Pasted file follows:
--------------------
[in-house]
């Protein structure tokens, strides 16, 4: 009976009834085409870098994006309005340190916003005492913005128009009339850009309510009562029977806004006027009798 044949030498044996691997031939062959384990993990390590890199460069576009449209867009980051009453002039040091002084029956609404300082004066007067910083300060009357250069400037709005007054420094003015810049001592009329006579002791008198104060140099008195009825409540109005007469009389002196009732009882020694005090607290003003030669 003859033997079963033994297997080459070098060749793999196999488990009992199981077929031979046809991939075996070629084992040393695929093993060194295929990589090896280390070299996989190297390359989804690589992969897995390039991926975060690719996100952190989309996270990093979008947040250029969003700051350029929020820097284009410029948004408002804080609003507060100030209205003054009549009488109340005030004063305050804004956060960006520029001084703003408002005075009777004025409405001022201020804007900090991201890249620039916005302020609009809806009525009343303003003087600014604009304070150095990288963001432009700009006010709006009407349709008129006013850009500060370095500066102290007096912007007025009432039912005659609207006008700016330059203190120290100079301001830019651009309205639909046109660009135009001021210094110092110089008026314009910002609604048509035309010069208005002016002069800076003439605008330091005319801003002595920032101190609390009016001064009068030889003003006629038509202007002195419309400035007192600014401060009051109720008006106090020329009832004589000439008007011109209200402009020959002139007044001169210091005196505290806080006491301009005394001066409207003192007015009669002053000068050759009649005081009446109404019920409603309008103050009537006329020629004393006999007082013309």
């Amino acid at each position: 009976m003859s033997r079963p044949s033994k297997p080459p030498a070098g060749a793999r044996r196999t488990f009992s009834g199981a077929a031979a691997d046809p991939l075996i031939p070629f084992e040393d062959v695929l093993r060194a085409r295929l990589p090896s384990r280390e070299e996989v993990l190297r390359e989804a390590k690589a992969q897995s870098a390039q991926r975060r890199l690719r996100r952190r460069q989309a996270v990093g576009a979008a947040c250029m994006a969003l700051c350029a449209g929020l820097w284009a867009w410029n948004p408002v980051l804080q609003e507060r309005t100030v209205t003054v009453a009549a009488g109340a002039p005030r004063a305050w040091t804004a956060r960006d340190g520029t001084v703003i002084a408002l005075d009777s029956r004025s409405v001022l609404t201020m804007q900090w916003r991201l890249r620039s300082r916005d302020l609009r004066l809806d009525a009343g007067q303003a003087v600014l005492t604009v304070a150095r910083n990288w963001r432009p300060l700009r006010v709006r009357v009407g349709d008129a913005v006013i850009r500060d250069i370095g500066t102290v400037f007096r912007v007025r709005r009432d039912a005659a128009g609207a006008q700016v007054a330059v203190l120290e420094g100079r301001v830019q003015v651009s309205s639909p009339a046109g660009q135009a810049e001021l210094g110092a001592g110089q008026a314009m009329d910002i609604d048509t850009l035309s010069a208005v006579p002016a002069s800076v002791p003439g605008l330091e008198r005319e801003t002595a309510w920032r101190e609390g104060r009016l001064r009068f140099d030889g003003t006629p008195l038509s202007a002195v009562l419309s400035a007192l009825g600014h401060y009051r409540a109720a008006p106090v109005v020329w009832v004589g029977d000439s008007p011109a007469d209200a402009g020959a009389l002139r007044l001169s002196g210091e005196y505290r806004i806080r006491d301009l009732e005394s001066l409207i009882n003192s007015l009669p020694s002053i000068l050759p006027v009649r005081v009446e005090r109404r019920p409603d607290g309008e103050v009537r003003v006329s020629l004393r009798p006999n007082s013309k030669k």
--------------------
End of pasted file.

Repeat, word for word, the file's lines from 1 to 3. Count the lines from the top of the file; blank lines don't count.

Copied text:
[in-house]
């Protein structure tokens, strides 16, 4: 009976009834085409870098994006309005340190916003005492913005128009009339850009309510009562029977806004006027009798 044949030498044996691997031939062959384990993990390590890199460069576009449209867009980051009453002039040091002084029956609404300082004066007067910083300060009357250069400037709005007054420094003015810049001592009329006579002791008198104060140099008195009825409540109005007469009389002196009732009882020694005090607290003003030669 003859033997079963033994297997080459070098060749793999196999488990009992199981077929031979046809991939075996070629084992040393695929093993060194295929990589090896280390070299996989190297390359989804690589992969897995390039991926975060690719996100952190989309996270990093979008947040250029969003700051350029929020820097284009410029948004408002804080609003507060100030209205003054009549009488109340005030004063305050804004956060960006520029001084703003408002005075009777004025409405001022201020804007900090991201890249620039916005302020609009809806009525009343303003003087600014604009304070150095990288963001432009700009006010709006009407349709008129006013850009500060370095500066102290007096912007007025009432039912005659609207006008700016330059203190120290100079301001830019651009309205639909046109660009135009001021210094110092110089008026314009910002609604048509035309010069208005002016002069800076003439605008330091005319801003002595920032101190609390009016001064009068030889003003006629038509202007002195419309400035007192600014401060009051109720008006106090020329009832004589000439008007011109209200402009020959002139007044001169210091005196505290806080006491301009005394001066409207003192007015009669002053000068050759009649005081009446109404019920409603309008103050009537006329020629004393006999007082013309």
């Amino acid at each position: 009976m003859s033997r079963p044949s033994k297997p080459p030498a070098g060749a793999r044996r196999t488990f009992s009834g199981a077929a031979a691997d046809p991939l075996i031939p070629f084992e040393d062959v695929l093993r060194a085409r295929l990589p090896s384990r280390e070299e996989v993990l190297r390359e989804a390590k690589a992969q897995s870098a390039q991926r975060r890199l690719r996100r952190r460069q989309a996270v990093g576009a979008a947040c250029m994006a969003l700051c350029a449209g929020l820097w284009a867009w410029n948004p408002v980051l804080q609003e507060r309005t100030v209205t003054v009453a009549a009488g109340a002039p005030r004063a305050w040091t804004a956060r960006d340190g520029t001084v703003i002084a408002l005075d009777s029956r004025s409405v001022l609404t201020m804007q900090w916003r991201l890249r620039s300082r916005d302020l609009r004066l809806d009525a009343g007067q303003a003087v600014l005492t604009v304070a150095r910083n990288w963001r432009p300060l700009r006010v709006r009357v009407g349709d008129a913005v006013i850009r500060d250069i370095g500066t102290v400037f007096r912007v007025r709005r009432d039912a005659a128009g609207a006008q700016v007054a330059v203190l120290e420094g100079r301001v830019q003015v651009s309205s639909p009339a046109g660009q135009a810049e001021l210094g110092a001592g110089q008026a314009m009329d910002i609604d048509t850009l035309s010069a208005v006579p002016a002069s800076v002791p003439g605008l330091e008198r005319e801003t002595a309510w920032r101190e609390g104060r009016l001064r009068f140099d030889g003003t006629p008195l038509s202007a002195v009562l419309s400035a007192l009825g600014h401060y009051r409540a109720a008006p106090v109005v020329w009832v004589g029977d000439s008007p011109a007469d209200a402009g020959a009389l002139r007044l001169s002196g210091e005196y505290r806004i806080r006491d301009l009732e005394s001066l409207i009882n003192s007015l009669p020694s002053i000068l050759p006027v009649r005081v009446e005090r109404r019920p409603d607290g309008e103050v009537r003003v006329s020629l004393r009798p006999n007082s013309k030669k």